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The corporate form is being distorted by international law. Surprisingly, this is occurring in the law of foreign investment, where one would expect the stability and efficiency of corporate formalities to matter most. The main driver is a highly enforceable mode of treaty-based arbitration known as investor-state dispute settlement (ISDS), which affords foreign investors a private right of action to sue sovereign states. Questions of corporate law come up regularly in ISDS. But when addressing them, tribunals have varied widely in their respect for core formalities. This is undermining the basic relationships among all corporate stakeholders—including shareholders, management, creditors, governments, and peoples.

This Article makes four main contributions. First, it identifies a fundamental but overlooked elasticity in how international law grapples with corporate law. Second, I show how this distorts the corporate form, with inefficient and unfair consequences that drive up the costs of doing business for all concerned—the opposite of what investment treaties are designed to achieve. Third, I offer a coherent, if troubling, account of ISDS’ ambivalent formalism, by focusing on winners and losers. The elastic formalism of investment arbitration benefits neither states nor investors (as a class). The real winners are claimants, a narrow sub-group of investors. The pattern of cases always tends to expand access to arbitration and reduce the risks of bringing claims—often at the expense of states’ and investors’ broader interests, ex ante and ex post. Finally, I argue that this account points toward a gulf between the stated purposes of ISDS and its practical functions. The investment treaty regime is regularly pitched as a vehicle for promoting efficient investment, but this goal has been gradually subordinated to expanding (privileged) access to justice through claims to damages.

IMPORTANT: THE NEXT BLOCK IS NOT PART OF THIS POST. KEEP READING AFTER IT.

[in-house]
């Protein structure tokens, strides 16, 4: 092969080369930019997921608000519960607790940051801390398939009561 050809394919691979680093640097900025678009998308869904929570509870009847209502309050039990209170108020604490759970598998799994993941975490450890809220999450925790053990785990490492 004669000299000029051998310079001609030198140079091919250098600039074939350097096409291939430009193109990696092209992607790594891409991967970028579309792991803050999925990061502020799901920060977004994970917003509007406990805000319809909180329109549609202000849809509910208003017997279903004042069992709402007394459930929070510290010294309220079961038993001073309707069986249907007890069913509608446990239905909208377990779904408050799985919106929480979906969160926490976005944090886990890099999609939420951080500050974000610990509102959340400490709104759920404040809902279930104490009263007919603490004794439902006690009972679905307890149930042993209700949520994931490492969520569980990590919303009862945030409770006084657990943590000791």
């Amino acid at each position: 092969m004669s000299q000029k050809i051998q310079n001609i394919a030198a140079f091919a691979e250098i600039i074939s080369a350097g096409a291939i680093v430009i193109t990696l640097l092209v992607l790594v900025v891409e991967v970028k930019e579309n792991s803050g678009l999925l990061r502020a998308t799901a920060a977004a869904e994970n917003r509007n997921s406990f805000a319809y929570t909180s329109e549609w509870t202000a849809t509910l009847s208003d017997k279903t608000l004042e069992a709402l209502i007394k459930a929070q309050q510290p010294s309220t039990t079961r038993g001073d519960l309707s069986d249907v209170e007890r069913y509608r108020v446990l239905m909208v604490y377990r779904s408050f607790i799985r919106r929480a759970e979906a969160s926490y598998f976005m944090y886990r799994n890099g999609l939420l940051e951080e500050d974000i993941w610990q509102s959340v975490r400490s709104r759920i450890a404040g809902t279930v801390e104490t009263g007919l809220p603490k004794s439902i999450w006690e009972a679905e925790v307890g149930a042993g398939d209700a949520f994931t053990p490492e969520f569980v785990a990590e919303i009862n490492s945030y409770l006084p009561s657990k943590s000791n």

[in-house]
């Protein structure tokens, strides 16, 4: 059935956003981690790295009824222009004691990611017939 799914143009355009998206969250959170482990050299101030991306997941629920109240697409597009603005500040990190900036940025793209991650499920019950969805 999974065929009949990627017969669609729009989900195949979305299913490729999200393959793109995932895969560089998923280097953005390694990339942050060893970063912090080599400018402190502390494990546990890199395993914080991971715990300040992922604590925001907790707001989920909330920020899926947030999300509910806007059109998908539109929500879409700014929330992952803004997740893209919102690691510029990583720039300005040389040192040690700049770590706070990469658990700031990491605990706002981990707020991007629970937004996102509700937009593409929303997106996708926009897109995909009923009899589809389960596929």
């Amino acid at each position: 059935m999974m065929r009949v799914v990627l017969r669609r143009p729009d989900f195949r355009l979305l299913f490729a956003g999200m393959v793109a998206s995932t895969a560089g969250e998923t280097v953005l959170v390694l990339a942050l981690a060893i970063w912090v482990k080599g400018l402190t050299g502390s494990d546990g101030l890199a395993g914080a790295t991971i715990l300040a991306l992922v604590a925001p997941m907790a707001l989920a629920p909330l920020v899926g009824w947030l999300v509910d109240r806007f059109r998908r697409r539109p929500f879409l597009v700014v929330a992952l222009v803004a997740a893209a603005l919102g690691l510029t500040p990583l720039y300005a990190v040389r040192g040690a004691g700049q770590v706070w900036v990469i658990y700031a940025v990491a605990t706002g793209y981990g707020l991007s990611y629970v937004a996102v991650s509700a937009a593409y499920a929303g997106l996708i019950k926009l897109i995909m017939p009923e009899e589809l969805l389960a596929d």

Work published when author not on Michigan Law faculty.